Hands-On With Brooks Brothers’ New OCBDs

February 8, 2016

Hands-On with Brooks Brothers’ New OCBDs

Brooks Brothers announced last month that they’re now returning to their original oxford-cloth button-down collar design – taking out that floating interlining they’ve been stuffing into their collars since the 1990s and going back to their softer, unlined models. It might seem like a small detail, but for many enthusiasts, those lined collars have been a source of a lot of contention. While I agree with Pete and think the old models were still pretty great, unlined collars also have a special place in my heart. A bit more carefree and relaxed, they have a kind of roll that hasn’t been seen on a Brooks shirt in nearly two decades.  

Eager to check out the new styles, I ordered a few last week along with the older models for comparison. Here’s how they stack up. 

The Big Improvements

  • Collar: Definitely a huge improvement. Without that floating interlining, the new collars are now softer and more comfortable to wear. More importantly, they exhibit a nicer roll. Big plus.
  • Cuffs: The newly unlined cuffs are also more comfortable to wear, especially when rolled up. 
  • Buttons: A nice upgrade from the old plastic buttons to mother-of-pearl.

Smaller Details

  • Plackets: The front placket (which is that part of the shirt that holds the buttonholes) is now unlined. A nice touch, but not really noticeable when worn. Additionally, the sleeve plackets are a bit shorter, which I like.
  • Cuff Button: It could have been a manufacturing variance, but on my two samples, the sleeve buttons were placed a little closer to the top of the cuff. I actually prefer the old design, but it’s a small detail.
  • Hem: The hem now curves up higher on the side and is finished with a side gusset. It’s a nice stylistic touch, but again, pretty minor.

The Disappointments

  • Chest pocket: Older men will rejoice at Brooks removing the chest pocket, as that’s how they used to make their shirts prior to the 1960s. Personally, as a guy in his mid-30s, pocketless OCBDs just look wrong to me. Aren’t these supposed to be semi-casual?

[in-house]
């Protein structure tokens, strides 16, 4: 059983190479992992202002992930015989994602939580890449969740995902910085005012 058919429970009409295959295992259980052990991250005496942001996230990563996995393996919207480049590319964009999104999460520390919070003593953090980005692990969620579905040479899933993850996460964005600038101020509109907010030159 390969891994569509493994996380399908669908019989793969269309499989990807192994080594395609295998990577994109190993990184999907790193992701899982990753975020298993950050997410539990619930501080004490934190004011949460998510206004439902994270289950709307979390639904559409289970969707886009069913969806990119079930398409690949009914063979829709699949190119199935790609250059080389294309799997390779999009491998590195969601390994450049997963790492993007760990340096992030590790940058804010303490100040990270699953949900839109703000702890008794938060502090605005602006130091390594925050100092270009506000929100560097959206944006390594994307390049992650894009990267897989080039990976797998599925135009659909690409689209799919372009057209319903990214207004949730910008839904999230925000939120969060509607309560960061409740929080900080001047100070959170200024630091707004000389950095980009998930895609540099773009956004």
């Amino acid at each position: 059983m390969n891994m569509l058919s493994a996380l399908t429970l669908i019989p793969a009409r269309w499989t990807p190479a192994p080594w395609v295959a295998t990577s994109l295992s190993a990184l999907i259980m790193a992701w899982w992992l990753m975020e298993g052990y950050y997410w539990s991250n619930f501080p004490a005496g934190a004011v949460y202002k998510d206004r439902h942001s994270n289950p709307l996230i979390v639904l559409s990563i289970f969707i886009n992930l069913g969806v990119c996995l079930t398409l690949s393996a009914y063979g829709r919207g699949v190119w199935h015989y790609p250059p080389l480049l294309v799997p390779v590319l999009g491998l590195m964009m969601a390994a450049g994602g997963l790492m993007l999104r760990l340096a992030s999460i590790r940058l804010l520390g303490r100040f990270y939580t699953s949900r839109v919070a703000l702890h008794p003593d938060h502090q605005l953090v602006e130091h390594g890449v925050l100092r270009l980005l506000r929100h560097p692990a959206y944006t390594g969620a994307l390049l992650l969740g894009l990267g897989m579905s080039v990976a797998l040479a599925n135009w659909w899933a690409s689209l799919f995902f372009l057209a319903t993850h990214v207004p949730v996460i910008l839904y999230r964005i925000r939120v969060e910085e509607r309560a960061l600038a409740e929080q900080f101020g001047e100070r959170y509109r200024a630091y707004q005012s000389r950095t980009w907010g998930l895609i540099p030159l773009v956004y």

• Price: The price! Despite these being made with less material, the price has jumped from $95 to $140. And soon you won’t even be able to get the $95 versions anymore, as they’re being discontinued (although some are still floating around on their website). 

The Verdict?

The new Brooks OCBD is definitely a huge improvement, but I’m not sure the market is made better off with the price jump. The old shirts were a great option for men on tighter budgets, especially since they routinely went on sale for ~$50. Sure, Brooks still carries their more affordable Red Fleece model, but that has a stubby collar and doesn’t really work with neckties. The one ray of hope? If Brooks continues to include their OCBDs in their sales, they’ll be available for about $100. Not as cheap as before, but a bit less than $140.

Personally, I’ll still be supporting the smaller makers – partly because they’re family owned businesses, and partly because they feel more trad to me nowadays than Brooks itself. Three options to consider:

  • O’Connell’s: A small NY clothier with a fantastic selection of traditional American clothes: Shetland sweaters, bleeding madras shirts, and soft shouldered tweeds. Their OCBDs fit a bit more traditional, but in a good way.
  • Michael Spencer: Made-to-order OBCDs at the same price other makers charge for ready-to-wear. Spencer’s shirts fit similar to Brooks Brothers, but allow for more customization (get chest pockets!). Some of their fabrics are also heftier and heartier than Brooks’, which I prefer. 
  • Mercer & Sons: Mercer makes the best collars around, and since we wrote about them a few years ago, they now also offer a slightly slimmer fit. It takes a bit of fiddling around with options, but their shirts can now be slimmed down an additional four inches – making them just as trim as Brook Brothers’ regular slim fits.